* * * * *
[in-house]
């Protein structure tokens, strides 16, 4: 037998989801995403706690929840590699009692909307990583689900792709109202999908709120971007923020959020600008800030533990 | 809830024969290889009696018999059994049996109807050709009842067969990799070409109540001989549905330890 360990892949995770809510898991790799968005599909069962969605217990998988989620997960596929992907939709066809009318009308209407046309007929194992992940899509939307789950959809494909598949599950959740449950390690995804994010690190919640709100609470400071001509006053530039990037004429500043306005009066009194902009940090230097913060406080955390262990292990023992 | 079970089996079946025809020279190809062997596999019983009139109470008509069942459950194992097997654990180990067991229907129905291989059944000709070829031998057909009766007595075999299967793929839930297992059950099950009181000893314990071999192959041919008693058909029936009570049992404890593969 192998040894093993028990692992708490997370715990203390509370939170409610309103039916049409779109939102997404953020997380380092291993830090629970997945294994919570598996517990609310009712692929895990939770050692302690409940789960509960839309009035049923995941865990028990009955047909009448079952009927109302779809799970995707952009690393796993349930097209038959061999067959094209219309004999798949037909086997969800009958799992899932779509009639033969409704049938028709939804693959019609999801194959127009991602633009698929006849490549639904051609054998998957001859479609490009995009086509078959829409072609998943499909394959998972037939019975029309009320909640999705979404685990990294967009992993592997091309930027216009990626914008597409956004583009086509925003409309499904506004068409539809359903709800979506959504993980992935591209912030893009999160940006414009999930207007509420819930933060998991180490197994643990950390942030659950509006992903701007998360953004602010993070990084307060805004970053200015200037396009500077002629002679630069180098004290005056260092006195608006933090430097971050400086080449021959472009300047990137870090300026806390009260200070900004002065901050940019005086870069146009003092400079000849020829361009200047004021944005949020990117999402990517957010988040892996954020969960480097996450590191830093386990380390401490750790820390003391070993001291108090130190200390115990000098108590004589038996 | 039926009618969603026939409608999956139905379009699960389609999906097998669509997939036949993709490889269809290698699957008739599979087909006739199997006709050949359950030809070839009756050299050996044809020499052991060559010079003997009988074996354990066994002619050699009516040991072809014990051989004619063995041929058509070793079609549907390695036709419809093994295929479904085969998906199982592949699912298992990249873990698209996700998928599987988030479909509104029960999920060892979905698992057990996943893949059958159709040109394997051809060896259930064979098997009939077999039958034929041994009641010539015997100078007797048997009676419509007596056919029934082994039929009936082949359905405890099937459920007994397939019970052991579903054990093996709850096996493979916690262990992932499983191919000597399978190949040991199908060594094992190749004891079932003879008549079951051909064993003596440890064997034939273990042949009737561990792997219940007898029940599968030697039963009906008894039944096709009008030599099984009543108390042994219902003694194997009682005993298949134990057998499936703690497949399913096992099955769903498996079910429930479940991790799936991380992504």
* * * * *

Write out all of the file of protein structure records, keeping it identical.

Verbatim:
[in-house]
């Protein structure tokens, strides 16, 4: 037998989801995403706690929840590699009692909307990583689900792709109202999908709120971007923020959020600008800030533990 | 809830024969290889009696018999059994049996109807050709009842067969990799070409109540001989549905330890 360990892949995770809510898991790799968005599909069962969605217990998988989620997960596929992907939709066809009318009308209407046309007929194992992940899509939307789950959809494909598949599950959740449950390690995804994010690190919640709100609470400071001509006053530039990037004429500043306005009066009194902009940090230097913060406080955390262990292990023992 | 079970089996079946025809020279190809062997596999019983009139109470008509069942459950194992097997654990180990067991229907129905291989059944000709070829031998057909009766007595075999299967793929839930297992059950099950009181000893314990071999192959041919008693058909029936009570049992404890593969 192998040894093993028990692992708490997370715990203390509370939170409610309103039916049409779109939102997404953020997380380092291993830090629970997945294994919570598996517990609310009712692929895990939770050692302690409940789960509960839309009035049923995941865990028990009955047909009448079952009927109302779809799970995707952009690393796993349930097209038959061999067959094209219309004999798949037909086997969800009958799992899932779509009639033969409704049938028709939804693959019609999801194959127009991602633009698929006849490549639904051609054998998957001859479609490009995009086509078959829409072609998943499909394959998972037939019975029309009320909640999705979404685990990294967009992993592997091309930027216009990626914008597409956004583009086509925003409309499904506004068409539809359903709800979506959504993980992935591209912030893009999160940006414009999930207007509420819930933060998991180490197994643990950390942030659950509006992903701007998360953004602010993070990084307060805004970053200015200037396009500077002629002679630069180098004290005056260092006195608006933090430097971050400086080449021959472009300047990137870090300026806390009260200070900004002065901050940019005086870069146009003092400079000849020829361009200047004021944005949020990117999402990517957010988040892996954020969960480097996450590191830093386990380390401490750790820390003391070993001291108090130190200390115990000098108590004589038996 | 039926009618969603026939409608999956139905379009699960389609999906097998669509997939036949993709490889269809290698699957008739599979087909006739199997006709050949359950030809070839009756050299050996044809020499052991060559010079003997009988074996354990066994002619050699009516040991072809014990051989004619063995041929058509070793079609549907390695036709419809093994295929479904085969998906199982592949699912298992990249873990698209996700998928599987988030479909509104029960999920060892979905698992057990996943893949059958159709040109394997051809060896259930064979098997009939077999039958034929041994009641010539015997100078007797048997009676419509007596056919029934082994039929009936082949359905405890099937459920007994397939019970052991579903054990093996709850096996493979916690262990992932499983191919000597399978190949040991199908060594094992190749004891079932003879008549079951051909064993003596440890064997034939273990042949009737561990792997219940007898029940599968030697039963009906008894039944096709009008030599099984009543108390042994219902003694194997009682005993298949134990057998499936703690497949399913096992099955769903498996079910429930479940991790799936991380992504």